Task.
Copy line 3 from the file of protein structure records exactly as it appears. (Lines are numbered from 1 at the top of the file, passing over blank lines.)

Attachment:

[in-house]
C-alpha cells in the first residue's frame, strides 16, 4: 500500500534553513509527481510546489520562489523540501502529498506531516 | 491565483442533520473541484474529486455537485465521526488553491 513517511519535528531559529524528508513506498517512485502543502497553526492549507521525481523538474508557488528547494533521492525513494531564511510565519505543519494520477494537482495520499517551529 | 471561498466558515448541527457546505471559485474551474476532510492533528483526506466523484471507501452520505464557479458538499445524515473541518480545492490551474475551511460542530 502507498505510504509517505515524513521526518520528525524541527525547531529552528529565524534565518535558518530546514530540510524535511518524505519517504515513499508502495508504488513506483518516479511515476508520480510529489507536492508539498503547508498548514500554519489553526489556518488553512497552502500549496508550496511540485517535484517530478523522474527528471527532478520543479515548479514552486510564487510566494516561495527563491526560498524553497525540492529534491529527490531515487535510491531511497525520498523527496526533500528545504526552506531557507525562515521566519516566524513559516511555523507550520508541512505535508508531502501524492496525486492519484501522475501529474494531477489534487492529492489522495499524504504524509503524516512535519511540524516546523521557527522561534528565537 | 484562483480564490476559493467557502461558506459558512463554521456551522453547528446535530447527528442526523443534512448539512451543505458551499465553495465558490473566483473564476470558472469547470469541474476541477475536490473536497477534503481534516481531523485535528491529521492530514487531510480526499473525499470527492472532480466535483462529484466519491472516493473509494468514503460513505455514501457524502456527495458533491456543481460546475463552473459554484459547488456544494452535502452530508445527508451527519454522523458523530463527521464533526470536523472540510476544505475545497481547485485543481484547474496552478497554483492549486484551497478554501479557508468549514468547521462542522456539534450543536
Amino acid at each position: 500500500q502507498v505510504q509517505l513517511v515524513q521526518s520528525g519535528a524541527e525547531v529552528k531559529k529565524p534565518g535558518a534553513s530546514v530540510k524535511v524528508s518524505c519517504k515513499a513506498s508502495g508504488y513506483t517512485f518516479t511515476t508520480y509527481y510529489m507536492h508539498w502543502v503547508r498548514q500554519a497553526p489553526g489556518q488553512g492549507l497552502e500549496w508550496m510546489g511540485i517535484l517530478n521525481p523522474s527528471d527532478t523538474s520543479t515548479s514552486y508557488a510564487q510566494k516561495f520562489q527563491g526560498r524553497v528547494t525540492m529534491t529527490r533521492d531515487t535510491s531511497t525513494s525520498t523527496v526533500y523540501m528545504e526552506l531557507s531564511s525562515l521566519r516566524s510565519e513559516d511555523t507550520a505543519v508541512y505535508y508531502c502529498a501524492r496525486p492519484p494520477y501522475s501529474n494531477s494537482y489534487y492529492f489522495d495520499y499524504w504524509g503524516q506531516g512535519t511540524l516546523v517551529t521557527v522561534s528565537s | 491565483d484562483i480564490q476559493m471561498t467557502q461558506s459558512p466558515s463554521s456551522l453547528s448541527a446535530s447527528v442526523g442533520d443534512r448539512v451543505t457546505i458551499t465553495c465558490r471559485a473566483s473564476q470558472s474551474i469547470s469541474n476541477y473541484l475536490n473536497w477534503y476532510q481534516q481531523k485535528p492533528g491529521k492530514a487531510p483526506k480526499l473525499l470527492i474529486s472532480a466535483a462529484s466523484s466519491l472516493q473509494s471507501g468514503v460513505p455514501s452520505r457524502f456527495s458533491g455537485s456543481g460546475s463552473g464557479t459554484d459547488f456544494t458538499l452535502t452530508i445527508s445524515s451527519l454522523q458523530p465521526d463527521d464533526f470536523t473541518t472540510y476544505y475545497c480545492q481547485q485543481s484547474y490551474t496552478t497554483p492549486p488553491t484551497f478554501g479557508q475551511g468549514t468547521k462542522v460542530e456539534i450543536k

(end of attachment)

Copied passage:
Amino acid at each position: 500500500q502507498v505510504q509517505l513517511v515524513q521526518s520528525g519535528a524541527e525547531v529552528k531559529k529565524p534565518g535558518a534553513s530546514v530540510k524535511v524528508s518524505c519517504k515513499a513506498s508502495g508504488y513506483t517512485f518516479t511515476t508520480y509527481y510529489m507536492h508539498w502543502v503547508r498548514q500554519a497553526p489553526g489556518q488553512g492549507l497552502e500549496w508550496m510546489g511540485i517535484l517530478n521525481p523522474s527528471d527532478t523538474s520543479t515548479s514552486y508557488a510564487q510566494k516561495f520562489q527563491g526560498r524553497v528547494t525540492m529534491t529527490r533521492d531515487t535510491s531511497t525513494s525520498t523527496v526533500y523540501m528545504e526552506l531557507s531564511s525562515l521566519r516566524s510565519e513559516d511555523t507550520a505543519v508541512y505535508y508531502c502529498a501524492r496525486p492519484p494520477y501522475s501529474n494531477s494537482y489534487y492529492f489522495d495520499y499524504w504524509g503524516q506531516g512535519t511540524l516546523v517551529t521557527v522561534s528565537s | 491565483d484562483i480564490q476559493m471561498t467557502q461558506s459558512p466558515s463554521s456551522l453547528s448541527a446535530s447527528v442526523g442533520d443534512r448539512v451543505t457546505i458551499t465553495c465558490r471559485a473566483s473564476q470558472s474551474i469547470s469541474n476541477y473541484l475536490n473536497w477534503y476532510q481534516q481531523k485535528p492533528g491529521k492530514a487531510p483526506k480526499l473525499l470527492i474529486s472532480a466535483a462529484s466523484s466519491l472516493q473509494s471507501g468514503v460513505p455514501s452520505r457524502f456527495s458533491g455537485s456543481g460546475s463552473g464557479t459554484d459547488f456544494t458538499l452535502t452530508i445527508s445524515s451527519l454522523q458523530p465521526d463527521d464533526f470536523t473541518t472540510y476544505y475545497c480545492q481547485q485543481s484547474y490551474t496552478t497554483p492549486p488553491t484551497f478554501g479557508q475551511g468549514t468547521k462542522v460542530e456539534i450543536k